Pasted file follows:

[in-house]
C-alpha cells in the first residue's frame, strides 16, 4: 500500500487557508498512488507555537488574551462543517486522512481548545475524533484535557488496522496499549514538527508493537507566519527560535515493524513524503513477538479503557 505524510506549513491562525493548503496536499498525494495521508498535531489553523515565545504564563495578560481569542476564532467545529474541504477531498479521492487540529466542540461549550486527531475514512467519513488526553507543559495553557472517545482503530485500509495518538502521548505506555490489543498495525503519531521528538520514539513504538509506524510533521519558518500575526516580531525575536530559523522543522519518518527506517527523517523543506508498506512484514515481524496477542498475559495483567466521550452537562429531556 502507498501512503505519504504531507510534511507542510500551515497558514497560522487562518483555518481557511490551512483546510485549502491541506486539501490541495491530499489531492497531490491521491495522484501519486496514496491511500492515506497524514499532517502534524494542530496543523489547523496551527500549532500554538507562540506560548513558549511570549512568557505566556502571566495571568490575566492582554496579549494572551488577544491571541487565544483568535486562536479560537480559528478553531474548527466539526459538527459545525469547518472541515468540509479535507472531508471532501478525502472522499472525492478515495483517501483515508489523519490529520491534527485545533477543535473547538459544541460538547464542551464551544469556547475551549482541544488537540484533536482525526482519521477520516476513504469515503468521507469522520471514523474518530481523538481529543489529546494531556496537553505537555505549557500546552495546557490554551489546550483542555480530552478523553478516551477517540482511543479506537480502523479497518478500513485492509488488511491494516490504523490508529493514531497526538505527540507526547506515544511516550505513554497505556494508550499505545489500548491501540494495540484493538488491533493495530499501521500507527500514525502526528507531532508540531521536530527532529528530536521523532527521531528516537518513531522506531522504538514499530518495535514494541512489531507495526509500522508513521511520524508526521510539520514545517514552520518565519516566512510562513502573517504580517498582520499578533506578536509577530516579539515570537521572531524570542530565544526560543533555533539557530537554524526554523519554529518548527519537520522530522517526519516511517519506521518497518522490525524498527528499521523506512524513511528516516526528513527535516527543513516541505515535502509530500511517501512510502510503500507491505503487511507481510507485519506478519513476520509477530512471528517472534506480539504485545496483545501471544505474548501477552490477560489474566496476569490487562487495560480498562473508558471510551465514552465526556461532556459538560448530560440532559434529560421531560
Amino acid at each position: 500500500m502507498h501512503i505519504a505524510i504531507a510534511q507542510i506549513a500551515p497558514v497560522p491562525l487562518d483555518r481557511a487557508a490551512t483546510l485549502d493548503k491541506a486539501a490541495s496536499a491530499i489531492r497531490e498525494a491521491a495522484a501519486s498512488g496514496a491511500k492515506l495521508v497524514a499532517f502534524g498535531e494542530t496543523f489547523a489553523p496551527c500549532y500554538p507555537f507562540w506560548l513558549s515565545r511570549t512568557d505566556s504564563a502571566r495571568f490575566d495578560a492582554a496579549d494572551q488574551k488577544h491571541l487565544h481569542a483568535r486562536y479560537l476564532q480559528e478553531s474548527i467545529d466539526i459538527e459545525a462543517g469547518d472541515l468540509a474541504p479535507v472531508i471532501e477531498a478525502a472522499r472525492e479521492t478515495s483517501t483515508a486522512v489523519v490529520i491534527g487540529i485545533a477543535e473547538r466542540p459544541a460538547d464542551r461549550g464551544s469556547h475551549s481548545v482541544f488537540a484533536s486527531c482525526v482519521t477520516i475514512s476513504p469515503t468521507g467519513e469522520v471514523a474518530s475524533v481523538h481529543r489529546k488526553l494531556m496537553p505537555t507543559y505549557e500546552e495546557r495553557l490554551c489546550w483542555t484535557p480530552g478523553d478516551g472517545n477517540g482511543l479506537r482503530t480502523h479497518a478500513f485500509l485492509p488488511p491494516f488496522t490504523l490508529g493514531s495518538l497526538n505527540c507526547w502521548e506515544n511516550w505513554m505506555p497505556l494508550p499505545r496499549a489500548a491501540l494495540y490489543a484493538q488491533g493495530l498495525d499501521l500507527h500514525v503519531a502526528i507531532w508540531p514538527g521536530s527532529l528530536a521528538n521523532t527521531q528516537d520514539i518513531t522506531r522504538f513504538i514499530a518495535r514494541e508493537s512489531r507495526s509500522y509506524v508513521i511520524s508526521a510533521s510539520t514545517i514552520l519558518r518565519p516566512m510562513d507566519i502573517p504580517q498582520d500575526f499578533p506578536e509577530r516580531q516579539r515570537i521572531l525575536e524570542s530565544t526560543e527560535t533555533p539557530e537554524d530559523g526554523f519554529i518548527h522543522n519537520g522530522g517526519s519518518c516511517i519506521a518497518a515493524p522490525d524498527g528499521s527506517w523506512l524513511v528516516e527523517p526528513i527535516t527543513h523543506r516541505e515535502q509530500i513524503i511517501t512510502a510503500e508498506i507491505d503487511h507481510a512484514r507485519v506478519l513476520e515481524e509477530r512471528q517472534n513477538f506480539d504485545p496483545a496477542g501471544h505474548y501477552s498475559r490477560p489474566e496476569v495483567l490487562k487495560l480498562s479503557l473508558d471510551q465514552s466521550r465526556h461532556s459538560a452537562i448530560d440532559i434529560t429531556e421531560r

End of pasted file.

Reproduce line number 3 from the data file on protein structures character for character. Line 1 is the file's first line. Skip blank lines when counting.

Amino acid at each position: 500500500m502507498h501512503i505519504a505524510i504531507a510534511q507542510i506549513a500551515p497558514v497560522p491562525l487562518d483555518r481557511a487557508a490551512t483546510l485549502d493548503k491541506a486539501a490541495s496536499a491530499i489531492r497531490e498525494a491521491a495522484a501519486s498512488g496514496a491511500k492515506l495521508v497524514a499532517f502534524g498535531e494542530t496543523f489547523a489553523p496551527c500549532y500554538p507555537f507562540w506560548l513558549s515565545r511570549t512568557d505566556s504564563a502571566r495571568f490575566d495578560a492582554a496579549d494572551q488574551k488577544h491571541l487565544h481569542a483568535r486562536y479560537l476564532q480559528e478553531s474548527i467545529d466539526i459538527e459545525a462543517g469547518d472541515l468540509a474541504p479535507v472531508i471532501e477531498a478525502a472522499r472525492e479521492t478515495s483517501t483515508a486522512v489523519v490529520i491534527g487540529i485545533a477543535e473547538r466542540p459544541a460538547d464542551r461549550g464551544s469556547h475551549s481548545v482541544f488537540a484533536s486527531c482525526v482519521t477520516i475514512s476513504p469515503t468521507g467519513e469522520v471514523a474518530s475524533v481523538h481529543r489529546k488526553l494531556m496537553p505537555t507543559y505549557e500546552e495546557r495553557l490554551c489546550w483542555t484535557p480530552g478523553d478516551g472517545n477517540g482511543l479506537r482503530t480502523h479497518a478500513f485500509l485492509p488488511p491494516f488496522t490504523l490508529g493514531s495518538l497526538n505527540c507526547w502521548e506515544n511516550w505513554m505506555p497505556l494508550p499505545r496499549a489500548a491501540l494495540y490489543a484493538q488491533g493495530l498495525d499501521l500507527h500514525v503519531a502526528i507531532w508540531p514538527g521536530s527532529l528530536a521528538n521523532t527521531q528516537d520514539i518513531t522506531r522504538f513504538i514499530a518495535r514494541e508493537s512489531r507495526s509500522y509506524v508513521i511520524s508526521a510533521s510539520t514545517i514552520l519558518r518565519p516566512m510562513d507566519i502573517p504580517q498582520d500575526f499578533p506578536e509577530r516580531q516579539r515570537i521572531l525575536e524570542s530565544t526560543e527560535t533555533p539557530e537554524d530559523g526554523f519554529i518548527h522543522n519537520g522530522g517526519s519518518c516511517i519506521a518497518a515493524p522490525d524498527g528499521s527506517w523506512l524513511v528516516e527523517p526528513i527535516t527543513h523543506r516541505e515535502q509530500i513524503i511517501t512510502a510503500e508498506i507491505d503487511h507481510a512484514r507485519v506478519l513476520e515481524e509477530r512471528q517472534n513477538f506480539d504485545p496483545a496477542g501471544h505474548y501477552s498475559r490477560p489474566e496476569v495483567l490487562k487495560l480498562s479503557l473508558d471510551q465514552s466521550r465526556h461532556s459538560a452537562i448530560d440532559i434529560t429531556e421531560r